Sept. 25-Oct. 1, 2023 Marco Simone Golf & Country Club, Rome, Italy

There have been countless brilliant singles matches over the long and storied history of The Ryder Cup, but never one quite like the titanic battle that unfolded between Sergio Garcia and Phil Mickelson on the final day of the 41st edition at Hazeltine National.  

Jacklin versus Nicklaus in 1969, Faldo versus Strange in 1995, Mickelson versus Rose in 2012 – all great Ryder Cup matches, yes, but even those legendary clashes pale in comparison to this birdie-strewn epic in Minnesota.

While the enduring memory of The 2016 Ryder Cup might well be the a story of redemption for Davis Love III, who guided his American side to their first victory in the biennial clash since 2008 just four years after coming out on the wrong end of the Miracle at Medinah, match six on Sunday will go down in the annals as a true classic.

Garcia and Mickelson, who also met in the singles 12 years ago, when the Spaniard prevailed 3 and 2, found themselves pitted against each other again on Sunday in 2016 and produced a mesmerising display of scoring.

All in, the pair made 19 birdies between them, were a combined 18 under par with a better-ball score of 58.

Garcia didn’t make a bogey – one of just two Europeans with a flawless card on Sunday alongside Martin Kaymer – while Mickelson made ten birdies – more than any other player on Sunday – and shot 63 even with a three-putt to his name.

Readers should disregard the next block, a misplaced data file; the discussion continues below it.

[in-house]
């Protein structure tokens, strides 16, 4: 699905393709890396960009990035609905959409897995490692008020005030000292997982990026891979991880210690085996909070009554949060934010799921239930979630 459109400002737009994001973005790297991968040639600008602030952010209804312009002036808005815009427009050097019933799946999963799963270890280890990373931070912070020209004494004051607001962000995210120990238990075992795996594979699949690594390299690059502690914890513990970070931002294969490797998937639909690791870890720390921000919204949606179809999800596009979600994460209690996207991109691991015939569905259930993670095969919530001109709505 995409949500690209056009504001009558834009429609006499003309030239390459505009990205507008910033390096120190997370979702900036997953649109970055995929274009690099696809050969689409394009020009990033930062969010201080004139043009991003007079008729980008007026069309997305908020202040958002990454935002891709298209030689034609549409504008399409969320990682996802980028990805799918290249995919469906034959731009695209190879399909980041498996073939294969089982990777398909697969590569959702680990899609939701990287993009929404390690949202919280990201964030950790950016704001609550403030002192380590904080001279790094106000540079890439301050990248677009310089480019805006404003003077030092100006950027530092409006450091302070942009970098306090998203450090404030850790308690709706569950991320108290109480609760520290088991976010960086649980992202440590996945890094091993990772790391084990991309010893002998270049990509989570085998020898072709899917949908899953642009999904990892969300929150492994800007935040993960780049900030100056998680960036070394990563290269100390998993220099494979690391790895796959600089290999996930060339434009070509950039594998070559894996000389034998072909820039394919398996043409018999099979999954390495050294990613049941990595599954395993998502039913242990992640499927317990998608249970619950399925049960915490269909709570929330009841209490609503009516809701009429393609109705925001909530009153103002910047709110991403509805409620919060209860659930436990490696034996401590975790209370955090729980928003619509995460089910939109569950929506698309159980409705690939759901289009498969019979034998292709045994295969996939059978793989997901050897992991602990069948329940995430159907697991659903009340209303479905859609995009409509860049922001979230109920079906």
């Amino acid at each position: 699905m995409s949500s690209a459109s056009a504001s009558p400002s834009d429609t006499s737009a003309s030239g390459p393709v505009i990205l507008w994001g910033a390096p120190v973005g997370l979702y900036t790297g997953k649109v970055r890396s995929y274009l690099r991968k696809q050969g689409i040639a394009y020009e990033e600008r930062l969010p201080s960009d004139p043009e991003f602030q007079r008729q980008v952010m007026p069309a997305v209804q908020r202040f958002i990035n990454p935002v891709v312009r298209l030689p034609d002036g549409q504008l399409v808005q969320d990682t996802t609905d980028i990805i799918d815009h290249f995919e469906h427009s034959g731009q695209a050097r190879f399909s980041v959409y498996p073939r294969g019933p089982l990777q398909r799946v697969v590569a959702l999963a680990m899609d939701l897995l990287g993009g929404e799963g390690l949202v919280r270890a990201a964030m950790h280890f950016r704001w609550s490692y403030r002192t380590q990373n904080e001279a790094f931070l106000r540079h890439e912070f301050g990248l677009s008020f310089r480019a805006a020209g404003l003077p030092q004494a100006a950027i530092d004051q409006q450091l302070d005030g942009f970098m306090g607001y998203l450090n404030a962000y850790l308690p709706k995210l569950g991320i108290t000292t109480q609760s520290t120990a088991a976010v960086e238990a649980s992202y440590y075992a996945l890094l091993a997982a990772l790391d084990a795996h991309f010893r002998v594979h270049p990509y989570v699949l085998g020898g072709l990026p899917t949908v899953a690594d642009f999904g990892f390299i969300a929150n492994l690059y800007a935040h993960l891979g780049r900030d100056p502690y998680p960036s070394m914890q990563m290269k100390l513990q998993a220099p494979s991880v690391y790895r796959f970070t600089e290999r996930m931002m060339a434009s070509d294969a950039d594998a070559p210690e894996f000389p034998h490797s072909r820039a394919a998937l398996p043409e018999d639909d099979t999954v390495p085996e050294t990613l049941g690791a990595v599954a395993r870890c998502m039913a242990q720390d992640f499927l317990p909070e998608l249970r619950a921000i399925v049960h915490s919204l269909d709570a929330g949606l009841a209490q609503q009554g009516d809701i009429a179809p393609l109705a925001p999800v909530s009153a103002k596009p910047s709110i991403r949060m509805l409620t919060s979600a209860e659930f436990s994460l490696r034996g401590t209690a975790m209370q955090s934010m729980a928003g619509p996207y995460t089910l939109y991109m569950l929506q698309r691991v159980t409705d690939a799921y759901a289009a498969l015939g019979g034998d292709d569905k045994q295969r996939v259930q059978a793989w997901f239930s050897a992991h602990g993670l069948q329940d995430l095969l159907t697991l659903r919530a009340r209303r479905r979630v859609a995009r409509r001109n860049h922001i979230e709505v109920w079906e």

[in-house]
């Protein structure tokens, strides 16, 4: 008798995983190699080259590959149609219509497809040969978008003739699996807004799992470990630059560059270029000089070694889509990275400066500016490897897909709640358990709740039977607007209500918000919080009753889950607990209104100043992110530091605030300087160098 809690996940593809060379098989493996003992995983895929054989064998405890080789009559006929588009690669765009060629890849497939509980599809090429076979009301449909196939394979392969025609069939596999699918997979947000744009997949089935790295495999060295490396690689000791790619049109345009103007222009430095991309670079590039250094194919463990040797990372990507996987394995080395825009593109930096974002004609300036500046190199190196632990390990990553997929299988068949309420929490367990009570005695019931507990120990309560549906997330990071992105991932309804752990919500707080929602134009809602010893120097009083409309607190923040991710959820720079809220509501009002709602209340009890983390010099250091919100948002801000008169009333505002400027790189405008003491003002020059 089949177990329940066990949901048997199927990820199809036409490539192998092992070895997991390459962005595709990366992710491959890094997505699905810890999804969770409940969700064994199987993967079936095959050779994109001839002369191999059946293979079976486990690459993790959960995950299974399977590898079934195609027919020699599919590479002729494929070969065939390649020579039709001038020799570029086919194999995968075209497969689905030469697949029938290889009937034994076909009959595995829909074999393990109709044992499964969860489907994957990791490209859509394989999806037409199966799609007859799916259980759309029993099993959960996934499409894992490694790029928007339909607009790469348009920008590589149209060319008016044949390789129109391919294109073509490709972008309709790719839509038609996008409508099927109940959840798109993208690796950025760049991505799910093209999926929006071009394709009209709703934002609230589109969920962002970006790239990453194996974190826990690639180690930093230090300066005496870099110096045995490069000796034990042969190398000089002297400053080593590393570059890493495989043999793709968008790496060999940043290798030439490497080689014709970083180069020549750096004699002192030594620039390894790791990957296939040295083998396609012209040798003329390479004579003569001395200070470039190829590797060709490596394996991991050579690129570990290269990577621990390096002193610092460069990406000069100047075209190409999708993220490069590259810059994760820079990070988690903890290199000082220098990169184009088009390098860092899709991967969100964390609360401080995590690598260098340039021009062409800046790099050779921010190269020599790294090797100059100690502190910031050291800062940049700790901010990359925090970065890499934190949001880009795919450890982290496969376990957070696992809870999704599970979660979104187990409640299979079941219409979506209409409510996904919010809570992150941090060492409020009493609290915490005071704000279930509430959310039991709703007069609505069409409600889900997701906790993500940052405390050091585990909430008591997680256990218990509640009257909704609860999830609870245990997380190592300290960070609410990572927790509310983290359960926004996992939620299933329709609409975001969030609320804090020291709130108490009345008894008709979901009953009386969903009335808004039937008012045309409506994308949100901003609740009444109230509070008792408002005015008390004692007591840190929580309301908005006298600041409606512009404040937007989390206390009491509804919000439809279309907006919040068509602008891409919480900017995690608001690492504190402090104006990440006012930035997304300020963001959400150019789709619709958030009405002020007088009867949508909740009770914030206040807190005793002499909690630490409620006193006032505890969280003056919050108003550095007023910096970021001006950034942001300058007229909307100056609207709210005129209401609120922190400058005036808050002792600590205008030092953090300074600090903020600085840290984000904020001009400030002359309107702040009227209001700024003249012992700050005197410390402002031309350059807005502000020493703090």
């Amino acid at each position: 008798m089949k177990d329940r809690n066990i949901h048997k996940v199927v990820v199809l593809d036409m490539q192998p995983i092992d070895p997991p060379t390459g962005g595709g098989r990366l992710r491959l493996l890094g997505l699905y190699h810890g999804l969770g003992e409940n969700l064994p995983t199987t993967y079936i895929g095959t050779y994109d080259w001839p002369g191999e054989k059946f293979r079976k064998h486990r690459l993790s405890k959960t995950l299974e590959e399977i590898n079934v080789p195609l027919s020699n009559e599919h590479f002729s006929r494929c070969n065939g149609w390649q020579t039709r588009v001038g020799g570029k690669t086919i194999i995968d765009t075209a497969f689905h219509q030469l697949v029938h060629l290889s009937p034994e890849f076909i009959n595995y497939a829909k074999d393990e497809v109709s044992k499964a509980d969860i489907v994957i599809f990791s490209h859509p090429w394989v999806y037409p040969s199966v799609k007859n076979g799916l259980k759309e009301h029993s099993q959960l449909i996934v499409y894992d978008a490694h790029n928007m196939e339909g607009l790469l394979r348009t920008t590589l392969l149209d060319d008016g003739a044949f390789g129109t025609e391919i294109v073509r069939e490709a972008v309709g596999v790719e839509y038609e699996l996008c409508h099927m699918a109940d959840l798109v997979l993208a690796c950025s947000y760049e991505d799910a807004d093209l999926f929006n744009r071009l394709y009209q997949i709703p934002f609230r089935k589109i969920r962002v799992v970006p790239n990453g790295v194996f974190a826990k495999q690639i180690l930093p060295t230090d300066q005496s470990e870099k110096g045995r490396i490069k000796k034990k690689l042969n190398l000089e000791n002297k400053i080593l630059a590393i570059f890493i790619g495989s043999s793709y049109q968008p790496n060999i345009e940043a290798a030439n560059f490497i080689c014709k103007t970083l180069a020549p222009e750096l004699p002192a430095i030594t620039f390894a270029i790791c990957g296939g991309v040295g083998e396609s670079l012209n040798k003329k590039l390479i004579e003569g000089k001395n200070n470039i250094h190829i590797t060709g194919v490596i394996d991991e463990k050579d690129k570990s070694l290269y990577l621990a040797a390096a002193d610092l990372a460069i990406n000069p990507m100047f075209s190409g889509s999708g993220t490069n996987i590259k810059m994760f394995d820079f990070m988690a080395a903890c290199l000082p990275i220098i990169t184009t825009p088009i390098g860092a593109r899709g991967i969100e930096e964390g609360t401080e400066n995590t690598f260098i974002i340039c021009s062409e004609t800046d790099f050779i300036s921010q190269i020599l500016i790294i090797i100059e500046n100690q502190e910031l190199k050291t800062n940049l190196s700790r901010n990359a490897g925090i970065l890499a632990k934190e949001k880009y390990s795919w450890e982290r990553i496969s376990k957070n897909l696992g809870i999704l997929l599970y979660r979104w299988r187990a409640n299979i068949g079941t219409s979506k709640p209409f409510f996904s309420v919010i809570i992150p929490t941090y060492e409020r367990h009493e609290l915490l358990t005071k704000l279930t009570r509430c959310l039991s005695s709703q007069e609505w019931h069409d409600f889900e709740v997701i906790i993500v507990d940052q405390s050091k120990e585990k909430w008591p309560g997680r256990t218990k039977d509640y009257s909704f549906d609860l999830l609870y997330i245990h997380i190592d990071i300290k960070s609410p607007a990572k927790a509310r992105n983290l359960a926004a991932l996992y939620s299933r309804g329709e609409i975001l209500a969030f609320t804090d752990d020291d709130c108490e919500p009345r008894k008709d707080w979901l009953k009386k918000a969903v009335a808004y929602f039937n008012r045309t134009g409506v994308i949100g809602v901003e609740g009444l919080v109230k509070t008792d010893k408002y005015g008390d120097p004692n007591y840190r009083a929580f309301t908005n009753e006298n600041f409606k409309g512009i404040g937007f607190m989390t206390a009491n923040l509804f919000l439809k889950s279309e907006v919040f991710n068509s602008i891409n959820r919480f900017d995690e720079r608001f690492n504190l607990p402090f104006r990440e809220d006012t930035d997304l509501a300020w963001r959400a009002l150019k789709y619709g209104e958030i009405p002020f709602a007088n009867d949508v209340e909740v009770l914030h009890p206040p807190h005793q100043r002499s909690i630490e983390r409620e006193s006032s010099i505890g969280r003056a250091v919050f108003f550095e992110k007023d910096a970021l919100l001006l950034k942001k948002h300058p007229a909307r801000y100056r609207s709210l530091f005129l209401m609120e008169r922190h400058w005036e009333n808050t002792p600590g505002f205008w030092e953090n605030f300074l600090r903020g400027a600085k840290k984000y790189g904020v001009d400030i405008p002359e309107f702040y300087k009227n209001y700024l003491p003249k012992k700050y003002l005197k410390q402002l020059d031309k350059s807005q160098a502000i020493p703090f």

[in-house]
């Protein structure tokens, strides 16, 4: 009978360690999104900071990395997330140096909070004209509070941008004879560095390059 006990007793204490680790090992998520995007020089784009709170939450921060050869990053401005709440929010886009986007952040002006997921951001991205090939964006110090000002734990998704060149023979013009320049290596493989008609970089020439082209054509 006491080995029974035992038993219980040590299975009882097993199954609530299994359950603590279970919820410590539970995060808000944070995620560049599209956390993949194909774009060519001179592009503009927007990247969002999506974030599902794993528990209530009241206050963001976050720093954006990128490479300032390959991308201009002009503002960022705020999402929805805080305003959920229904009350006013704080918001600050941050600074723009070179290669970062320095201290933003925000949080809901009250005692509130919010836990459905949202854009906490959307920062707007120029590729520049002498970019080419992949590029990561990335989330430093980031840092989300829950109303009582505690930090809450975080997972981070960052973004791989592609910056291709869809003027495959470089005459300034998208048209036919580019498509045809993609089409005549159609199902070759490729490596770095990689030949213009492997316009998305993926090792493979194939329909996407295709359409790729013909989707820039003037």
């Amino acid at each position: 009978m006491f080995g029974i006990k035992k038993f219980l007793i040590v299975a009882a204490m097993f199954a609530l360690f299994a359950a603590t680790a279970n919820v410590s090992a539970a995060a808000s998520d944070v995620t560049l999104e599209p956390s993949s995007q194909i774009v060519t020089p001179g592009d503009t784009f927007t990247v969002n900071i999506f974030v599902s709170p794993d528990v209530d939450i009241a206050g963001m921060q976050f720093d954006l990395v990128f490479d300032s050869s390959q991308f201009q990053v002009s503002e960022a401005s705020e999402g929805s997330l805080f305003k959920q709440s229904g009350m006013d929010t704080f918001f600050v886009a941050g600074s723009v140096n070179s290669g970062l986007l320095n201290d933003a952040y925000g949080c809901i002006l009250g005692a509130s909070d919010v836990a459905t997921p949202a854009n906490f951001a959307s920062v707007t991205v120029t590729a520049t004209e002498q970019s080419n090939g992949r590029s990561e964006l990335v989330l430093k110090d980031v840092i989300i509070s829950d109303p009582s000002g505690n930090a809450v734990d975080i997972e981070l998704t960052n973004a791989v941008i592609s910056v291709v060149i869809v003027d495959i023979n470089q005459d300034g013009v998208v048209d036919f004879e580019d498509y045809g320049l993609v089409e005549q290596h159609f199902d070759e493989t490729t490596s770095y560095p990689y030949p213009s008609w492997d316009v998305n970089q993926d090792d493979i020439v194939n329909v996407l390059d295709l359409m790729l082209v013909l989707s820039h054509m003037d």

Ultimately, after Garcia matched his opponent’s closing birdie by holing a nerveless 15-footer at the last, it was an insane half point apiece.

This was match play golf at its entertaining, madcap best.

“It was amazing,” reflected a breathless Garcia afterwards. “Obviously to shoot nine under and end up tying the match, it was heart breaking. I gave it everything I had but obviously Phil just made it from everywhere and played well.

Asked about his putt to half the match at the last, he said: “Well, obviously there is pressure. But I was feeling quite comfortable because I love these moments. This is what I live for.

“I've been reminded that I haven't won a Major probably 300 times this week, but I love these moments. I love being in Ryder Cups. I love playing for my teammates. I love playing for Europe.

“Even if I never get a Major, it doesn't matter, because these moments, nobody can take away from me.”

Mickelson was equally astounded by the tie and was asked whether he’d ever seen a match like it.

“Probably not,” said the American. “At least that I've been involved in. This was a hard fought battle today and there was a lot of emotion.

“It was a good day, we made a lot of birdies! I thought that we both played really well and it was probably fitting in the end to have it a tie.”

Having been on the end of eight losses in The Ryder Cup in his 11 appearances, even sweeter for Mickelson was the taste of team victory.

He said: “I'm so proud to know these guys, to experience this together, to share these emotions, to celebrate tonight.

“When put in the right environment, the US team brought out some of their most amazing golf. We're bringing home the Ryder Cup because of it.”

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